As I mentioned, the successful retailer observes numerous best practices. For me, one of O'Krent's finest examples lies in its commitment to strategic planning. Sam's mentor Verne Harnish, a writer and editor of Fast Company magazine and author of the book "Rockefeller Habits," has been instrumental in encouraging him to think strategically.
Every year, Sam and his management team of Margie, Crawford, Salge, and Director of Operations Bill Robbins spend three days offsite to put together their strategic plan for the year. They spent their first retreats defining O'Krent's core values -- specifically, honesty and integrity, customer satisfaction, excellence in reputation, continuous self-improvement, having fun (enjoy what you do, be the best floor covering company to work for) and their brand promise: "O'Krent, a name you can trust, floor after floor, and year after year."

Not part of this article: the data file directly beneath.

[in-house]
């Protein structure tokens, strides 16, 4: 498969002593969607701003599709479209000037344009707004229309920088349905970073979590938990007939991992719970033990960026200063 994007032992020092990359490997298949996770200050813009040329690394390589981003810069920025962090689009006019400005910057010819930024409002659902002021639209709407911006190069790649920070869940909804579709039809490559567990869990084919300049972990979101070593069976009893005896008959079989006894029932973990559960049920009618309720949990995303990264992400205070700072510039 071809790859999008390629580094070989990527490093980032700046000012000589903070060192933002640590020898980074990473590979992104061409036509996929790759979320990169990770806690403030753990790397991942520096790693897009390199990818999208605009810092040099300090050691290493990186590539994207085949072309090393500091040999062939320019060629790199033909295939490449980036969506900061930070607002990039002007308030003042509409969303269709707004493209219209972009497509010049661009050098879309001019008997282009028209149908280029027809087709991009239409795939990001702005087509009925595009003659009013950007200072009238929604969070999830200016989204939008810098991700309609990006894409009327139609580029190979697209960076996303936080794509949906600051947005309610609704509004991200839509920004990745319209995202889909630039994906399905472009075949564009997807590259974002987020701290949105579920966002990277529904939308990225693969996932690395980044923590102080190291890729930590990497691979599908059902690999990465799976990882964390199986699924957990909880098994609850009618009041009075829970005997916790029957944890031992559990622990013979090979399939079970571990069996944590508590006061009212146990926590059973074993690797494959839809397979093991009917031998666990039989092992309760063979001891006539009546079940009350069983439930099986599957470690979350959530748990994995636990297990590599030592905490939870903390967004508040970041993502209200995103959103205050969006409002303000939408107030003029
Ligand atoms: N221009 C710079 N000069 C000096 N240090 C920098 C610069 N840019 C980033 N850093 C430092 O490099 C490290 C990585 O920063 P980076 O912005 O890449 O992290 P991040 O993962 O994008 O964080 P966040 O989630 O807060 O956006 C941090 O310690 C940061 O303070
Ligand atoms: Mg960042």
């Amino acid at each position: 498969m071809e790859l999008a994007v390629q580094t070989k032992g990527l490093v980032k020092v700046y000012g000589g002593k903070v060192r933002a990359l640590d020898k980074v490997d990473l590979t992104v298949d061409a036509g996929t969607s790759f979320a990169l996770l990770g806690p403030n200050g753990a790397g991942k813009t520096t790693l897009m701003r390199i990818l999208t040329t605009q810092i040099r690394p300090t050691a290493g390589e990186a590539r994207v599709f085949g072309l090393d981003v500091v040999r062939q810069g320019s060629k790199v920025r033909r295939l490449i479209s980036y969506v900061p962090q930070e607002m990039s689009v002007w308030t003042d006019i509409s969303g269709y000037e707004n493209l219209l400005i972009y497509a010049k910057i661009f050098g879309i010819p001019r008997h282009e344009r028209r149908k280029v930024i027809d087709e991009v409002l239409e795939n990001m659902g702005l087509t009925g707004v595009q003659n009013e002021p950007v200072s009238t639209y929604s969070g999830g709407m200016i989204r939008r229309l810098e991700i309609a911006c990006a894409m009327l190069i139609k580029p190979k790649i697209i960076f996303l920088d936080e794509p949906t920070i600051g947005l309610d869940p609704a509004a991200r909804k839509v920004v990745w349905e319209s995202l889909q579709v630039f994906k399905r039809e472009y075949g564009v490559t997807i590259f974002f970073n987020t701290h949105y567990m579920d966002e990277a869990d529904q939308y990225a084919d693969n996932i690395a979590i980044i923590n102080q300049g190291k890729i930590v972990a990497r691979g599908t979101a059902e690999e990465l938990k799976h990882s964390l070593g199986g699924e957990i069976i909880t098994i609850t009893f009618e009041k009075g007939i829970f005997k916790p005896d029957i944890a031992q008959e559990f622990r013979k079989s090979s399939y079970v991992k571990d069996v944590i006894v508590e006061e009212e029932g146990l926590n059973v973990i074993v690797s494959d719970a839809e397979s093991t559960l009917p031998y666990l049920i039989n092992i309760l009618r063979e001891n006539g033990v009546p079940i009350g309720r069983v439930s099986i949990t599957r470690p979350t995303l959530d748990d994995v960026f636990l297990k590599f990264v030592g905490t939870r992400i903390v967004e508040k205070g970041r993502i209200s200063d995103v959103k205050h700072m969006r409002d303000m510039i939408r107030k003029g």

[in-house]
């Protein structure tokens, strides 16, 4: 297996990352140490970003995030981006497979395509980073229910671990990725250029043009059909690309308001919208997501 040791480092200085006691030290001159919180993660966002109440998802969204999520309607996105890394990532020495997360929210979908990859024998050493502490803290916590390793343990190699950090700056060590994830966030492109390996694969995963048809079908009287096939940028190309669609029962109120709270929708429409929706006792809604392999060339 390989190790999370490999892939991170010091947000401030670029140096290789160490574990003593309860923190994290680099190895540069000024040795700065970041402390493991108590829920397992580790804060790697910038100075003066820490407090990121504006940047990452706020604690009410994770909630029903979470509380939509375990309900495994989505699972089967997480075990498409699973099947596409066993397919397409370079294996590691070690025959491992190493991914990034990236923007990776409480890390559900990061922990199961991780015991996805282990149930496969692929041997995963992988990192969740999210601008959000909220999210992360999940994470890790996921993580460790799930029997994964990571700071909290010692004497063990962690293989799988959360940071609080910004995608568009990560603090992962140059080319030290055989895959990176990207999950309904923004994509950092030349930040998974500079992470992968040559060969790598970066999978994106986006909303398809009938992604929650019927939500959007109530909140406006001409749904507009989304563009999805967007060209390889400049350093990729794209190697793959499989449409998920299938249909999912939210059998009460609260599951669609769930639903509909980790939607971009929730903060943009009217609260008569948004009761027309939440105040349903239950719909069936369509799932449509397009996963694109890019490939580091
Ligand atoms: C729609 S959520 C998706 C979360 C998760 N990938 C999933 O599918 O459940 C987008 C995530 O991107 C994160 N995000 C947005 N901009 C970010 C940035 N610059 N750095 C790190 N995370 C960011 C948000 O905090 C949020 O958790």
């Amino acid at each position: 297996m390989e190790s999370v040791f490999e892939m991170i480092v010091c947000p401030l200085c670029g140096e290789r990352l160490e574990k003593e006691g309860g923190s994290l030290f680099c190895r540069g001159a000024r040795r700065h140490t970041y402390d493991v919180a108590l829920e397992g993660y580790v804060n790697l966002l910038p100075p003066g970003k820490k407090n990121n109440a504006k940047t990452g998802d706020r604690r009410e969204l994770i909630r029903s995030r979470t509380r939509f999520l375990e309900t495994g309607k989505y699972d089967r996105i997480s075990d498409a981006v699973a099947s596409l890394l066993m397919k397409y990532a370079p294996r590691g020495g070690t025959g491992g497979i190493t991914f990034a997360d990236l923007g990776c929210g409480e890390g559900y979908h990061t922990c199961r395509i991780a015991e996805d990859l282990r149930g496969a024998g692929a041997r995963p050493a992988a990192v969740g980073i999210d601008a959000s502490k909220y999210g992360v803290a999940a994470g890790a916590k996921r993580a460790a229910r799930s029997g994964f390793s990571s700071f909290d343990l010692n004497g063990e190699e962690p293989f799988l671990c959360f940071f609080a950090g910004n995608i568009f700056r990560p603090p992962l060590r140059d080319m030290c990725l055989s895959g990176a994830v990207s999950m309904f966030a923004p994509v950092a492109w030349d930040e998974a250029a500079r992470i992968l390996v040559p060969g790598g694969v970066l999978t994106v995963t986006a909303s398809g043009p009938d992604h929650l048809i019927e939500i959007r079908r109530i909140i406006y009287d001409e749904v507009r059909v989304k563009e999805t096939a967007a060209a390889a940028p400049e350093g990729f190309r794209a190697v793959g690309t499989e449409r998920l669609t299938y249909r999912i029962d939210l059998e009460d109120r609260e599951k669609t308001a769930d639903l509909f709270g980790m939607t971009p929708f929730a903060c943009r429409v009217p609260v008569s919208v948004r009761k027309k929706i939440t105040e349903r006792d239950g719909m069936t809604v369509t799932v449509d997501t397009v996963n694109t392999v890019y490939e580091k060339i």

Strategic planning has become a habit. During their annual three-day retreats, the O'Krent's management team spends two days intensely reviewing where they have been, and measuring the progress of their 15- to 20-year BHAG (Big Hairy Audacious Goal).
As I reported in previous columns, a study of more than 500 corporations revealed that the No. 1 cause of failure was poor time utilization due to the lack of planning. But the O'Krents are committed to planning.
I asked Sam what advice he'd pass on to other retailers. "Plan, plan and plan," he says.
It's the planning that keeps the O'Krent's operation so highly focused -- and proactive. Because 85 percent of American business is reactive, proactive strategizing is an advantage the O'Krents have employed successfully to stay ahead of the competition.